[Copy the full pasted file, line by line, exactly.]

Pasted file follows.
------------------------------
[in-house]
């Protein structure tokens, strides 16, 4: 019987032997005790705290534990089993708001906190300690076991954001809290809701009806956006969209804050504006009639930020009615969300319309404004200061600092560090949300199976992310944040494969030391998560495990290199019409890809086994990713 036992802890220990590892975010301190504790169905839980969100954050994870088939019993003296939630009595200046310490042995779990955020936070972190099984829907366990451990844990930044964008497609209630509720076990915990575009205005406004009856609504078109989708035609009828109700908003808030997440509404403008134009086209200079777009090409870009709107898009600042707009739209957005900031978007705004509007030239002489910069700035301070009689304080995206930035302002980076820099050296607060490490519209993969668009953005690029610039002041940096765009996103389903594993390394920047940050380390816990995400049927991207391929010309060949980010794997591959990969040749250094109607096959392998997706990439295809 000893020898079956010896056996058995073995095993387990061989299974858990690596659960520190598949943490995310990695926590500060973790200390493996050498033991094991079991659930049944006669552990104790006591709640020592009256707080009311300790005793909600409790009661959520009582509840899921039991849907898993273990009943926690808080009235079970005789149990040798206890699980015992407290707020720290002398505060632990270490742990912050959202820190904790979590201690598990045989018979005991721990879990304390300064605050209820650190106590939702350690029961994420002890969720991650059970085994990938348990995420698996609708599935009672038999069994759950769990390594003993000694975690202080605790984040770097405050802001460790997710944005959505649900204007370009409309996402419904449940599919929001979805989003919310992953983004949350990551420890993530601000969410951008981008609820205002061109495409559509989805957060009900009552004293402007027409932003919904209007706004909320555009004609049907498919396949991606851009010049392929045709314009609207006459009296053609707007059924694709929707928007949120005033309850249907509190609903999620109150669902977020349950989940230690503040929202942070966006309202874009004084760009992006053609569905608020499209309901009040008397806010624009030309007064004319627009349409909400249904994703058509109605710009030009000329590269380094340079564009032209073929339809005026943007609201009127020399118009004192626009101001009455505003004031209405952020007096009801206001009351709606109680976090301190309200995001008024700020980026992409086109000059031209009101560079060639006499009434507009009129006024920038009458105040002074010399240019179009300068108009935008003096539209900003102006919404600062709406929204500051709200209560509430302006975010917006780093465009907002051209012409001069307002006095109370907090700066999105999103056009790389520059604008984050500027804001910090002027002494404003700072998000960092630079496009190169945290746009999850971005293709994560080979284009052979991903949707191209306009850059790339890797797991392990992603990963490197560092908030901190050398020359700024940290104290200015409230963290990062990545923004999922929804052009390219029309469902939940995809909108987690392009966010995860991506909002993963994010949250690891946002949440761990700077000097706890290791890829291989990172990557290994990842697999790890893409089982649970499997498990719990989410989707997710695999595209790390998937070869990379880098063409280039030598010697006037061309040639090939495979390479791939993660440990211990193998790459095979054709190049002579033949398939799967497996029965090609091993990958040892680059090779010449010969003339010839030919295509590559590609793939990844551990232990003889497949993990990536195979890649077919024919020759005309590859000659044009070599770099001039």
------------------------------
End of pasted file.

[in-house]
């Protein structure tokens, strides 16, 4: 019987032997005790705290534990089993708001906190300690076991954001809290809701009806956006969209804050504006009639930020009615969300319309404004200061600092560090949300199976992310944040494969030391998560495990290199019409890809086994990713 036992802890220990590892975010301190504790169905839980969100954050994870088939019993003296939630009595200046310490042995779990955020936070972190099984829907366990451990844990930044964008497609209630509720076990915990575009205005406004009856609504078109989708035609009828109700908003808030997440509404403008134009086209200079777009090409870009709107898009600042707009739209957005900031978007705004509007030239002489910069700035301070009689304080995206930035302002980076820099050296607060490490519209993969668009953005690029610039002041940096765009996103389903594993390394920047940050380390816990995400049927991207391929010309060949980010794997591959990969040749250094109607096959392998997706990439295809 000893020898079956010896056996058995073995095993387990061989299974858990690596659960520190598949943490995310990695926590500060973790200390493996050498033991094991079991659930049944006669552990104790006591709640020592009256707080009311300790005793909600409790009661959520009582509840899921039991849907898993273990009943926690808080009235079970005789149990040798206890699980015992407290707020720290002398505060632990270490742990912050959202820190904790979590201690598990045989018979005991721990879990304390300064605050209820650190106590939702350690029961994420002890969720991650059970085994990938348990995420698996609708599935009672038999069994759950769990390594003993000694975690202080605790984040770097405050802001460790997710944005959505649900204007370009409309996402419904449940599919929001979805989003919310992953983004949350990551420890993530601000969410951008981008609820205002061109495409559509989805957060009900009552004293402007027409932003919904209007706004909320555009004609049907498919396949991606851009010049392929045709314009609207006459009296053609707007059924694709929707928007949120005033309850249907509190609903999620109150669902977020349950989940230690503040929202942070966006309202874009004084760009992006053609569905608020499209309901009040008397806010624009030309007064004319627009349409909400249904994703058509109605710009030009000329590269380094340079564009032209073929339809005026943007609201009127020399118009004192626009101001009455505003004031209405952020007096009801206001009351709606109680976090301190309200995001008024700020980026992409086109000059031209009101560079060639006499009434507009009129006024920038009458105040002074010399240019179009300068108009935008003096539209900003102006919404600062709406929204500051709200209560509430302006975010917006780093465009907002051209012409001069307002006095109370907090700066999105999103056009790389520059604008984050500027804001910090002027002494404003700072998000960092630079496009190169945290746009999850971005293709994560080979284009052979991903949707191209306009850059790339890797797991392990992603990963490197560092908030901190050398020359700024940290104290200015409230963290990062990545923004999922929804052009390219029309469902939940995809909108987690392009966010995860991506909002993963994010949250690891946002949440761990700077000097706890290791890829291989990172990557290994990842697999790890893409089982649970499997498990719990989410989707997710695999595209790390998937070869990379880098063409280039030598010697006037061309040639090939495979390479791939993660440990211990193998790459095979054709190049002579033949398939799967497996029965090609091993990958040892680059090779010449010969003339010839030919295509590559590609793939990844551990232990003889497949993990990536195979890649077919024919020759005309590859000659044009070599770099001039």